Do Nonprofit and For-profit Organizations Respond Differently to Incentives? Behavior in the Mixed Hospice Industry (WP-05-13)


Burton A. Weisbrod and Richard Lindrooth

Strong selection incentives exist in many institutionally-mixed industries. We examine such an industry, hospices, where there are strong financial incentives, due to the Medicare pricing system, to maximize patients’ expected lengths of stay. We examine the responses of for-profit and nonprofit organizations to these incentives, using a unique data set consisting of all urban Medicare admissions at for-profit and religious nonprofit hospices in 1993. The hospice industry is ideal for testing whether the response to selection incentives differs by ownership. First, provider selection of patients would be based on expected length of stay, which can be estimated using observable patient characteristics. Second, curative care is not reimbursed, and so the length of stay is unlikely to be affected by endogenous provider behavior subsequent to admission. Third, competition is local, and most markets have both for-profit and nonprofit hospices—which allows us to take advantage of variation within the market for identification. Fourth, price is exogenous and marginal costs are largely homogenous within a given disease category.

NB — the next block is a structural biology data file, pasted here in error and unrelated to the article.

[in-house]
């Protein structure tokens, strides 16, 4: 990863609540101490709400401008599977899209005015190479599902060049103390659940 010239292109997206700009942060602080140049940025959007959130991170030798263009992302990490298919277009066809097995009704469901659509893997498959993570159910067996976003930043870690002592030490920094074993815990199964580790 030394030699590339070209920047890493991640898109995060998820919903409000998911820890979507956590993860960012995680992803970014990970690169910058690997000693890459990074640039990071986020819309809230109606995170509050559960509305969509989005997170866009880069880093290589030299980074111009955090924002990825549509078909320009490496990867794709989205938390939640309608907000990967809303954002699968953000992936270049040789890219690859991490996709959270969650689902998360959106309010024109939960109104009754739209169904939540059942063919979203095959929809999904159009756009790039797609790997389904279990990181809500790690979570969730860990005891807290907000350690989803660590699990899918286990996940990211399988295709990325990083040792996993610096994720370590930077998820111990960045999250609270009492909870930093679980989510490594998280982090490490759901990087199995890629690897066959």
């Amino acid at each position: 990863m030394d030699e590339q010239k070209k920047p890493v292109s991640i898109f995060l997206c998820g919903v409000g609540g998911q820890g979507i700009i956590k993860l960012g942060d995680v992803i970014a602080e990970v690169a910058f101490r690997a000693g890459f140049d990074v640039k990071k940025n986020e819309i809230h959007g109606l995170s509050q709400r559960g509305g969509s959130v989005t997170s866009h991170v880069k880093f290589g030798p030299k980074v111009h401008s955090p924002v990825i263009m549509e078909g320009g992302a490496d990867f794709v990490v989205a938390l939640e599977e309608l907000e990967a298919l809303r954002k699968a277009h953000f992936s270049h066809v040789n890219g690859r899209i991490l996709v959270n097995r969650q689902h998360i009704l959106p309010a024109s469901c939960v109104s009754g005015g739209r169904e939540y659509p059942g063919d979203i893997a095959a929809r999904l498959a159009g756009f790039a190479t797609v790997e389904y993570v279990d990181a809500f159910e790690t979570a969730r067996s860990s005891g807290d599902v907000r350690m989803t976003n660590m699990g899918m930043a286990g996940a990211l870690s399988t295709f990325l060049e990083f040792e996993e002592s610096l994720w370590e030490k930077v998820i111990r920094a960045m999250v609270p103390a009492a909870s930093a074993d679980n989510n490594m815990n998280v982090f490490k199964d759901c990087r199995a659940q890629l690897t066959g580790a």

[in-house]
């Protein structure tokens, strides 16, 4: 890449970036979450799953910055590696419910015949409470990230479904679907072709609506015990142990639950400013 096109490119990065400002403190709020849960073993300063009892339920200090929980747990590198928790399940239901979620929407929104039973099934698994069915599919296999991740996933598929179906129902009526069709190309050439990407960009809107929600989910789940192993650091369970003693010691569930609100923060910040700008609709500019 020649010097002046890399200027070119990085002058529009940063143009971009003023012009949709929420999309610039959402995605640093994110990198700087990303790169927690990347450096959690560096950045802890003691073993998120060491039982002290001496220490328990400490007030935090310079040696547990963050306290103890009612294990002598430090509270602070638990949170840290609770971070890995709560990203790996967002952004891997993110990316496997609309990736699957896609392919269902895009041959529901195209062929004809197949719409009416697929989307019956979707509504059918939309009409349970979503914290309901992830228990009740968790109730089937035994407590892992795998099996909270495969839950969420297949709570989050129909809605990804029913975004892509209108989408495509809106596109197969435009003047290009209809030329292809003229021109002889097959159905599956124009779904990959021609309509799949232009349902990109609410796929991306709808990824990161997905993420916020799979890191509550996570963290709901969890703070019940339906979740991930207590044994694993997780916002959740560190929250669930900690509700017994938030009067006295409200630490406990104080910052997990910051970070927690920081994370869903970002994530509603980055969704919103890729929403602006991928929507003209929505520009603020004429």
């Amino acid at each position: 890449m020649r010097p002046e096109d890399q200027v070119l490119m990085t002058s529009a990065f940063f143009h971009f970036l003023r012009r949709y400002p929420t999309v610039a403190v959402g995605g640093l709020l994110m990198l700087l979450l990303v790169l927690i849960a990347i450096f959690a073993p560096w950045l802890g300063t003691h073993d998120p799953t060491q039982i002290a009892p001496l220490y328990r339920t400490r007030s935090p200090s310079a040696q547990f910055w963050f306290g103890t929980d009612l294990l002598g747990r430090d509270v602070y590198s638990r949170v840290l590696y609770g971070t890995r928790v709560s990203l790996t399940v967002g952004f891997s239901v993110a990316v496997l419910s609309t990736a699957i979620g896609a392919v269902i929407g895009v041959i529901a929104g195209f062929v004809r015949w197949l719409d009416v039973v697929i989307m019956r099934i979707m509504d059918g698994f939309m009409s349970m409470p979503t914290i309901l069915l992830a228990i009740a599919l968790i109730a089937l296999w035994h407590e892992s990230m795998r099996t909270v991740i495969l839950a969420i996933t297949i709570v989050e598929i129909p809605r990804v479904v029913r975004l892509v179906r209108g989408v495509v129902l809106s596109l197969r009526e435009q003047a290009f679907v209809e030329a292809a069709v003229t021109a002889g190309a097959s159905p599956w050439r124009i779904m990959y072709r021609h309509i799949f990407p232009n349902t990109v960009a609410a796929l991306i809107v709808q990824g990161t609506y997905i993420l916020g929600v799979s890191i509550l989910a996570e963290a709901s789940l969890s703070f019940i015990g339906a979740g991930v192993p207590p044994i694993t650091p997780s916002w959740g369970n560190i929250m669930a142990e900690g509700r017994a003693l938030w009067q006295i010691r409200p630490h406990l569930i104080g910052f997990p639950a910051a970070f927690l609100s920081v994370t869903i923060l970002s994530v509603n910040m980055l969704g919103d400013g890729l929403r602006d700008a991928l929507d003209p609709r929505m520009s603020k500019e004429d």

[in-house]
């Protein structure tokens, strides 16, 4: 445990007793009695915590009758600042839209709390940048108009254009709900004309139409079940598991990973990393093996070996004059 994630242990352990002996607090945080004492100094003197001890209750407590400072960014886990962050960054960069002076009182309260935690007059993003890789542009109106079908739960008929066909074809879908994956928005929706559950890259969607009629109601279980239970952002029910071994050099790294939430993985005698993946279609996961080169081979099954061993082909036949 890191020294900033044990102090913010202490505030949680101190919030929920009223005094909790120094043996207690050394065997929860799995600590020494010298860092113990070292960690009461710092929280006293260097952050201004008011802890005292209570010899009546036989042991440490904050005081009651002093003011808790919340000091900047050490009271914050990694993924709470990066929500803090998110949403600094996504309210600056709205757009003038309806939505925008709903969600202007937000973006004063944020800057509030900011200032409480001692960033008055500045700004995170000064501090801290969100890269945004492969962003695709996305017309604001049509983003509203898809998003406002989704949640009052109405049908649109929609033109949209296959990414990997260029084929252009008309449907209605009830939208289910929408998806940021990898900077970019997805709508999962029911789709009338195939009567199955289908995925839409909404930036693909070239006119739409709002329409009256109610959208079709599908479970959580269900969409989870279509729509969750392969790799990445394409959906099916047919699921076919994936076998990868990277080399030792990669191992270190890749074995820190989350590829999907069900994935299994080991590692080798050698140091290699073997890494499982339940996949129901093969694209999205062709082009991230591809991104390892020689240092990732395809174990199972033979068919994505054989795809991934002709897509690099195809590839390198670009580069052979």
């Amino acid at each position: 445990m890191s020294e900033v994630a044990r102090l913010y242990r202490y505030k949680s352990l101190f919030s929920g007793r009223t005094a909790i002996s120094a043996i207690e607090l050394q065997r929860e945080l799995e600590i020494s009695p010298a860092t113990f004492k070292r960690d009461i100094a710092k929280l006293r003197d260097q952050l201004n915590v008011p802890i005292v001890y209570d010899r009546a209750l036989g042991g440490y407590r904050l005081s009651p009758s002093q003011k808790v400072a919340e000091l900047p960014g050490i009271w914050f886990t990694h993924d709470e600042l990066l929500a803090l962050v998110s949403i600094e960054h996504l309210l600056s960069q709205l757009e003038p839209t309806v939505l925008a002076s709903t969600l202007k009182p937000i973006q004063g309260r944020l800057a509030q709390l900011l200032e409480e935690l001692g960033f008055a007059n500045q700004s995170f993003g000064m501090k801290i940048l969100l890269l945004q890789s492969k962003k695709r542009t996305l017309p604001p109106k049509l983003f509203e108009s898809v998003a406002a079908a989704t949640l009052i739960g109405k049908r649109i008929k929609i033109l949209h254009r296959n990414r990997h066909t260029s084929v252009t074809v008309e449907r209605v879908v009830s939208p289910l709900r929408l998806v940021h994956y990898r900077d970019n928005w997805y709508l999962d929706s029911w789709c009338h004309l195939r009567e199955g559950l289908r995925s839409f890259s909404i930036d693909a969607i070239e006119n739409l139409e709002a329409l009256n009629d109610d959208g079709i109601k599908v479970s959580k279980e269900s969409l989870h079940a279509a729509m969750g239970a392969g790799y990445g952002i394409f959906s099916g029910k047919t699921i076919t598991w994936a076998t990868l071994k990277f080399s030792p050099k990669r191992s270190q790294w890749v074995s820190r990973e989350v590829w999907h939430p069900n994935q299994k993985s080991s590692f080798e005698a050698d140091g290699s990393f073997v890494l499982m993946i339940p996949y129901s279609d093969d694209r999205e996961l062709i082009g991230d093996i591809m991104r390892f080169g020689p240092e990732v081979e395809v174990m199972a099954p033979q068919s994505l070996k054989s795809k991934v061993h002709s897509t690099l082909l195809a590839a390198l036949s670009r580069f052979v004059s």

We find that, as expected, for-profit hospices are more responsive to the incentive to attract longer-stay patients. For-profits have significantly longer average lengths of patient stay: They are significantly less likely to admit patients with short expected lengths of stay, and they admit patients sooner after hospital discharge. We posit that the mechanism through which these results occur involves limiting the provision of services that would be attractive to patients with diagnoses associated with short life expectancies. In addition, selective marketing of the hospice will likely lead to early admissions and disproportionate admissions of patients with longer life expectancies. Finally, we show the behavior in the industry is consistent with a model of nonprofit organization behavior in which nonprofits maximize profit on profitable patients to subsidize care of unprofitable patients and thus, to satisfy their mission.

Burton A. Weisbrod, John Evans Professor of Economics; Faculty Fellow, Institute for Policy Research, Northwestern University
Richard Lindrooth, Professor of Health Administration and Policy, Medical University of South Carolina

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